By Shikhar Verma
Unlike what the title suggests, Japanese cult filmmaker Sabu’s “Happiness” is probably the saddest film of the year. A non-resilient, sadistic and often heart-wrenching film about memories and their truly uplifting and destructive nature.
It’s a known fact that happy moments and sad moments both have a hammering effect on our lives. They both play essential roles in breaking the monotony. While the happy moments give us joy, the sad ones give us suffering. Sabu’s film mixes some jarring narrative drifts (quite common for a Japanese film) to essentially showcase that the happy and sad memories are not far apart. They all function in the same linear limbo where life can send you either way.
The film opens with Kanzaki (Masatoshi Nagase), a well-mannered, middle-aged gentleman who arrives in an isolated town. Carrying a ‘happiness helmet’ along, he tries to uplift the sad, dreamy town back to life. Initially facing a few hurdles at the employment office, Kanzaki manages to gain the trust of the mayor and the town altogether. He uses neurotic science used in his helmet to trigger the brain muscles. These brain muscles induce a dreamy haze which takes a person to the long forgotten happy moment. However, Kanzaki has a hidden agenda that concerns the youth of the town.
When questioned what is his happiest memory, Kanzaki’s reply seems to satisfy the recently uplifted town. Though, as an audience, one can notice the traces of brimming emotional conflict under his personality. The film, slowly but aesthetically, builds up from a whimsical comedy of a travelling salesman to something that exposes the brutal side of a normal human being. Often triggered by the occurrence of tragic, haunting moments just after the immensely joyous one.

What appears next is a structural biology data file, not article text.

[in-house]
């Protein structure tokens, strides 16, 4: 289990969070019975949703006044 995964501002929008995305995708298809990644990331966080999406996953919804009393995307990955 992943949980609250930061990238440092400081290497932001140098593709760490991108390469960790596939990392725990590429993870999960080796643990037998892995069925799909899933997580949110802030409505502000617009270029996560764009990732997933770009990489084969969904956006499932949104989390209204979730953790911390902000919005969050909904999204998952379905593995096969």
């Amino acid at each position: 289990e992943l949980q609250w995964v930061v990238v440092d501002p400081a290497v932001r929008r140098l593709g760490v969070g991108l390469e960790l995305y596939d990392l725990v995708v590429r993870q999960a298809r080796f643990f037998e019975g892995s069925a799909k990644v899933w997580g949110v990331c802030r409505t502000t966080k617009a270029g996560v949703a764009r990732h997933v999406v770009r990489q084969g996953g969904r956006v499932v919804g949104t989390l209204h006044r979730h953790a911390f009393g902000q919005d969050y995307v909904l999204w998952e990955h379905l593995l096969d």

The 2015 animated film “Inside Out” explored the necessity of sadness along with happiness. Sabu’s film, though brutal in its outlook and spooled along a revenge thriller, explores the same concept. There’s a whole segment of the film that shows a trajectory where a tragic moment in life turns the blooming happiness into a sad, dead-like existence.
The third act of Sabu’s film inevitably descends into rage and blood but the carefully orchestrated script gives it a sense of dreamy, hypnotic justice. Every moment feels earned and every narrative choice, though unexpected, feels organic. The carefully constructed shots, especially towards the end of the film give a special edge to the revenge thriller it becomes. The lean thematic elements could have easily weighed the film down if it wasn’t for Masatoshi Nagase’s brilliant, understated performance. There’s a sequence where his disarmingly sad existence turns into instant range within an interchangeable frame. He pulls it off with such conviction that it smashes you.
Sabu’s “Happiness” is one of those films that surprises you as it unfolds. It’s also a carefully constructed movie that doesn’t just base itself on the surprises, and explores why some memories – both happy and sad, eventually make us what we are.